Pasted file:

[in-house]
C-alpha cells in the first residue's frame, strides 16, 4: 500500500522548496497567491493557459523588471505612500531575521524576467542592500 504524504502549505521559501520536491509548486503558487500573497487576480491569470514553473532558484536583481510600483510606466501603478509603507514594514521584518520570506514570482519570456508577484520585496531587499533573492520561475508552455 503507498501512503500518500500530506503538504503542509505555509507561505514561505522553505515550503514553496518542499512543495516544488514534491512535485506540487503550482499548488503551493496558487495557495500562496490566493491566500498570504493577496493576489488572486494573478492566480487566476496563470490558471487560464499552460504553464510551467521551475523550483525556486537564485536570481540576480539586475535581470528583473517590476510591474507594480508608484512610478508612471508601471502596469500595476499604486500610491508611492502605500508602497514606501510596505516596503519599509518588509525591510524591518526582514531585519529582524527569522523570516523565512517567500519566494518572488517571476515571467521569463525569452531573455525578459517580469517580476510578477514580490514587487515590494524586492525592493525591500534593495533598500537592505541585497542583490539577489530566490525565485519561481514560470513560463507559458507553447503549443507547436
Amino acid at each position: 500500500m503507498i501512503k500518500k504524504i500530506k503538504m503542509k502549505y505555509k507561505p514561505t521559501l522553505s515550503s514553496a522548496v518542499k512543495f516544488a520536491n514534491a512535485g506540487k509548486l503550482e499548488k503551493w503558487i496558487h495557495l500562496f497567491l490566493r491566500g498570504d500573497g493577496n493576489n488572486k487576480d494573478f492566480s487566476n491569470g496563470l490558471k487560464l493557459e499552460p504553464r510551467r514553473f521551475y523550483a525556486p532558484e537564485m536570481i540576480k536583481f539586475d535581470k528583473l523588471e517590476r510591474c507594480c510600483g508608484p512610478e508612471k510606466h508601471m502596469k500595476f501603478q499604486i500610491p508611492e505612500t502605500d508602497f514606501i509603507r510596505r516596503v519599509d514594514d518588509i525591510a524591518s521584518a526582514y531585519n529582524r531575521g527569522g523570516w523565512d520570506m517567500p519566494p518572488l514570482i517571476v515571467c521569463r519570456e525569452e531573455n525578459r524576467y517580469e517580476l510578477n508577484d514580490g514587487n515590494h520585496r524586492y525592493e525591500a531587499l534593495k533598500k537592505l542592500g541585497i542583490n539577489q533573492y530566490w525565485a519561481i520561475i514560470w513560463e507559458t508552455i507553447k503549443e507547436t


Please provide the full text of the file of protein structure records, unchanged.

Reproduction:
[in-house]
C-alpha cells in the first residue's frame, strides 16, 4: 500500500522548496497567491493557459523588471505612500531575521524576467542592500 504524504502549505521559501520536491509548486503558487500573497487576480491569470514553473532558484536583481510600483510606466501603478509603507514594514521584518520570506514570482519570456508577484520585496531587499533573492520561475508552455 503507498501512503500518500500530506503538504503542509505555509507561505514561505522553505515550503514553496518542499512543495516544488514534491512535485506540487503550482499548488503551493496558487495557495500562496490566493491566500498570504493577496493576489488572486494573478492566480487566476496563470490558471487560464499552460504553464510551467521551475523550483525556486537564485536570481540576480539586475535581470528583473517590476510591474507594480508608484512610478508612471508601471502596469500595476499604486500610491508611492502605500508602497514606501510596505516596503519599509518588509525591510524591518526582514531585519529582524527569522523570516523565512517567500519566494518572488517571476515571467521569463525569452531573455525578459517580469517580476510578477514580490514587487515590494524586492525592493525591500534593495533598500537592505541585497542583490539577489530566490525565485519561481514560470513560463507559458507553447503549443507547436
Amino acid at each position: 500500500m503507498i501512503k500518500k504524504i500530506k503538504m503542509k502549505y505555509k507561505p514561505t521559501l522553505s515550503s514553496a522548496v518542499k512543495f516544488a520536491n514534491a512535485g506540487k509548486l503550482e499548488k503551493w503558487i496558487h495557495l500562496f497567491l490566493r491566500g498570504d500573497g493577496n493576489n488572486k487576480d494573478f492566480s487566476n491569470g496563470l490558471k487560464l493557459e499552460p504553464r510551467r514553473f521551475y523550483a525556486p532558484e537564485m536570481i540576480k536583481f539586475d535581470k528583473l523588471e517590476r510591474c507594480c510600483g508608484p512610478e508612471k510606466h508601471m502596469k500595476f501603478q499604486i500610491p508611492e505612500t502605500d508602497f514606501i509603507r510596505r516596503v519599509d514594514d518588509i525591510a524591518s521584518a526582514y531585519n529582524r531575521g527569522g523570516w523565512d520570506m517567500p519566494p518572488l514570482i517571476v515571467c521569463r519570456e525569452e531573455n525578459r524576467y517580469e517580476l510578477n508577484d514580490g514587487n515590494h520585496r524586492y525592493e525591500a531587499l534593495k533598500k537592505l542592500g541585497i542583490n539577489q533573492y530566490w525565485a519561481i520561475i514560470w513560463e507559458t508552455i507553447k503549443e507547436t